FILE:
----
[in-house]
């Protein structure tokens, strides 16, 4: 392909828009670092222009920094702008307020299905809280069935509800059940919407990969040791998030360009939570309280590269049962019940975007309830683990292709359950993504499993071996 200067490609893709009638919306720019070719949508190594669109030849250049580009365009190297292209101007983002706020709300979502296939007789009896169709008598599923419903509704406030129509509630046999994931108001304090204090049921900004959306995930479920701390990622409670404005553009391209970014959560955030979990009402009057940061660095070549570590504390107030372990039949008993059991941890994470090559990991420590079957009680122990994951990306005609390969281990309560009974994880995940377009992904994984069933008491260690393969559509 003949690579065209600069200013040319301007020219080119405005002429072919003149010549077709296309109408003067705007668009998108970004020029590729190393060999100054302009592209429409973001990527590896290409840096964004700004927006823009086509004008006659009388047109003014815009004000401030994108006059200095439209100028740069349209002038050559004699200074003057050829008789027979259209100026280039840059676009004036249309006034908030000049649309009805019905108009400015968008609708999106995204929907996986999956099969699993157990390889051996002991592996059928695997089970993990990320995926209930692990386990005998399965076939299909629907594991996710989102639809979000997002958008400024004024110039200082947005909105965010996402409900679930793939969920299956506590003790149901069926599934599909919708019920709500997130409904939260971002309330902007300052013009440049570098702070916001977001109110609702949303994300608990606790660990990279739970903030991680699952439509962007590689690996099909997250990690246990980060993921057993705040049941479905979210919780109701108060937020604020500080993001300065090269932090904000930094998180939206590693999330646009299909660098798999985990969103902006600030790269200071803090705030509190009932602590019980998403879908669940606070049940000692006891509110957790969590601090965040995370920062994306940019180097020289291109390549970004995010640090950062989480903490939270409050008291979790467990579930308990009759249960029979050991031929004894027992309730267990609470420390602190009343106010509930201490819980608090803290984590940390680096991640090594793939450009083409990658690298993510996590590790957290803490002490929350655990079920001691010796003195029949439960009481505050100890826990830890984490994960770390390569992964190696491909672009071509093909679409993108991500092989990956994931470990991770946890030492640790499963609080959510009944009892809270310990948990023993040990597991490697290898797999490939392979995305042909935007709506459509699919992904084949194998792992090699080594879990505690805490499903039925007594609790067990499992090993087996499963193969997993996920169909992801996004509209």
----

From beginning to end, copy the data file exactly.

[in-house]
């Protein structure tokens, strides 16, 4: 392909828009670092222009920094702008307020299905809280069935509800059940919407990969040791998030360009939570309280590269049962019940975007309830683990292709359950993504499993071996 200067490609893709009638919306720019070719949508190594669109030849250049580009365009190297292209101007983002706020709300979502296939007789009896169709008598599923419903509704406030129509509630046999994931108001304090204090049921900004959306995930479920701390990622409670404005553009391209970014959560955030979990009402009057940061660095070549570590504390107030372990039949008993059991941890994470090559990991420590079957009680122990994951990306005609390969281990309560009974994880995940377009992904994984069933008491260690393969559509 003949690579065209600069200013040319301007020219080119405005002429072919003149010549077709296309109408003067705007668009998108970004020029590729190393060999100054302009592209429409973001990527590896290409840096964004700004927006823009086509004008006659009388047109003014815009004000401030994108006059200095439209100028740069349209002038050559004699200074003057050829008789027979259209100026280039840059676009004036249309006034908030000049649309009805019905108009400015968008609708999106995204929907996986999956099969699993157990390889051996002991592996059928695997089970993990990320995926209930692990386990005998399965076939299909629907594991996710989102639809979000997002958008400024004024110039200082947005909105965010996402409900679930793939969920299956506590003790149901069926599934599909919708019920709500997130409904939260971002309330902007300052013009440049570098702070916001977001109110609702949303994300608990606790660990990279739970903030991680699952439509962007590689690996099909997250990690246990980060993921057993705040049941479905979210919780109701108060937020604020500080993001300065090269932090904000930094998180939206590693999330646009299909660098798999985990969103902006600030790269200071803090705030509190009932602590019980998403879908669940606070049940000692006891509110957790969590601090965040995370920062994306940019180097020289291109390549970004995010640090950062989480903490939270409050008291979790467990579930308990009759249960029979050991031929004894027992309730267990609470420390602190009343106010509930201490819980608090803290984590940390680096991640090594793939450009083409990658690298993510996590590790957290803490002490929350655990079920001691010796003195029949439960009481505050100890826990830890984490994960770390390569992964190696491909672009071509093909679409993108991500092989990956994931470990991770946890030492640790499963609080959510009944009892809270310990948990023993040990597991490697290898797999490939392979995305042909935007709506459509699919992904084949194998792992090699080594879990505690805490499903039925007594609790067990499992090993087996499963193969997993996920169909992801996004509209």